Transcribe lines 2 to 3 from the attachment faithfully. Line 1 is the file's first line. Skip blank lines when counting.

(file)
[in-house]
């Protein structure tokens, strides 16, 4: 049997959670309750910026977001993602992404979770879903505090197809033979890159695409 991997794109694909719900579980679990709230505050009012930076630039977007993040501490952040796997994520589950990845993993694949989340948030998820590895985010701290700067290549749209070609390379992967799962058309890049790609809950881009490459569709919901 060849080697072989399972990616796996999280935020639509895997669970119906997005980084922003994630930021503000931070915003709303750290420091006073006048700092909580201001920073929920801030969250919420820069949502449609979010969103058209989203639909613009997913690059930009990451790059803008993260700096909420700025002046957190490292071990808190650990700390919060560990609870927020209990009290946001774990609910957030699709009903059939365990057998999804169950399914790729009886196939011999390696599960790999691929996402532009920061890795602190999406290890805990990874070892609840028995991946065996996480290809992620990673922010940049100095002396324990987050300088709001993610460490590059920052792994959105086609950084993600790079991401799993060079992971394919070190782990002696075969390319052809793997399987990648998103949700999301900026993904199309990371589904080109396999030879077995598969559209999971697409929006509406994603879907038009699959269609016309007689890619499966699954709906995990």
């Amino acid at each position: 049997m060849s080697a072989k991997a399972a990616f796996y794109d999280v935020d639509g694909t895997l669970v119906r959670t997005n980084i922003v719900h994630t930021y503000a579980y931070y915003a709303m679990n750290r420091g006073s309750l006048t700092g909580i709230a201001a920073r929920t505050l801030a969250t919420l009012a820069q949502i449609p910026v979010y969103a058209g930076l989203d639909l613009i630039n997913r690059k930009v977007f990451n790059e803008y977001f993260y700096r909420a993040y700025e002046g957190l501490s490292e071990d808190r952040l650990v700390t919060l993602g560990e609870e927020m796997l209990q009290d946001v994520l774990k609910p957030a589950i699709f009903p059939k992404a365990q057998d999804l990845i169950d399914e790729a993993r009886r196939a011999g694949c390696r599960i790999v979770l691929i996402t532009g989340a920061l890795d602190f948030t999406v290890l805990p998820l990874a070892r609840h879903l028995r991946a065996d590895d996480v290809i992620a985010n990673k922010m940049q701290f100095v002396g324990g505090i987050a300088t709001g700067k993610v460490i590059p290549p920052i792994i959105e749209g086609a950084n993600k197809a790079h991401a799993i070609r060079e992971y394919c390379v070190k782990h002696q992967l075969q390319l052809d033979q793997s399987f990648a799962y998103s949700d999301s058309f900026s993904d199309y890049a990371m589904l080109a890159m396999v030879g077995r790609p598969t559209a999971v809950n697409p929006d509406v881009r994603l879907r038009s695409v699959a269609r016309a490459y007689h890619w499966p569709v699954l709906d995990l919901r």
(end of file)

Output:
């Protein structure tokens, strides 16, 4: 049997959670309750910026977001993602992404979770879903505090197809033979890159695409 991997794109694909719900579980679990709230505050009012930076630039977007993040501490952040796997994520589950990845993993694949989340948030998820590895985010701290700067290549749209070609390379992967799962058309890049790609809950881009490459569709919901 060849080697072989399972990616796996999280935020639509895997669970119906997005980084922003994630930021503000931070915003709303750290420091006073006048700092909580201001920073929920801030969250919420820069949502449609979010969103058209989203639909613009997913690059930009990451790059803008993260700096909420700025002046957190490292071990808190650990700390919060560990609870927020209990009290946001774990609910957030699709009903059939365990057998999804169950399914790729009886196939011999390696599960790999691929996402532009920061890795602190999406290890805990990874070892609840028995991946065996996480290809992620990673922010940049100095002396324990987050300088709001993610460490590059920052792994959105086609950084993600790079991401799993060079992971394919070190782990002696075969390319052809793997399987990648998103949700999301900026993904199309990371589904080109396999030879077995598969559209999971697409929006509406994603879907038009699959269609016309007689890619499966699954709906995990």
């Amino acid at each position: 049997m060849s080697a072989k991997a399972a990616f796996y794109d999280v935020d639509g694909t895997l669970v119906r959670t997005n980084i922003v719900h994630t930021y503000a579980y931070y915003a709303m679990n750290r420091g006073s309750l006048t700092g909580i709230a201001a920073r929920t505050l801030a969250t919420l009012a820069q949502i449609p910026v979010y969103a058209g930076l989203d639909l613009i630039n997913r690059k930009v977007f990451n790059e803008y977001f993260y700096r909420a993040y700025e002046g957190l501490s490292e071990d808190r952040l650990v700390t919060l993602g560990e609870e927020m796997l209990q009290d946001v994520l774990k609910p957030a589950i699709f009903p059939k992404a365990q057998d999804l990845i169950d399914e790729a993993r009886r196939a011999g694949c390696r599960i790999v979770l691929i996402t532009g989340a920061l890795d602190f948030t999406v290890l805990p998820l990874a070892r609840h879903l028995r991946a065996d590895d996480v290809i992620a985010n990673k922010m940049q701290f100095v002396g324990g505090i987050a300088t709001g700067k993610v460490i590059p290549p920052i792994i959105e749209g086609a950084n993600k197809a790079h991401a799993i070609r060079e992971y394919c390379v070190k782990h002696q992967l075969q390319l052809d033979q793997s399987f990648a799962y998103s949700d999301s058309f900026s993904d199309y890049a990371m589904l080109a890159m396999v030879g077995r790609p598969t559209a999971v809950n697409p929006d509406v881009r994603l879907r038009s695409v699959a269609r016309a490459y007689h890619w499966p569709v699954l709906d995990l919901r």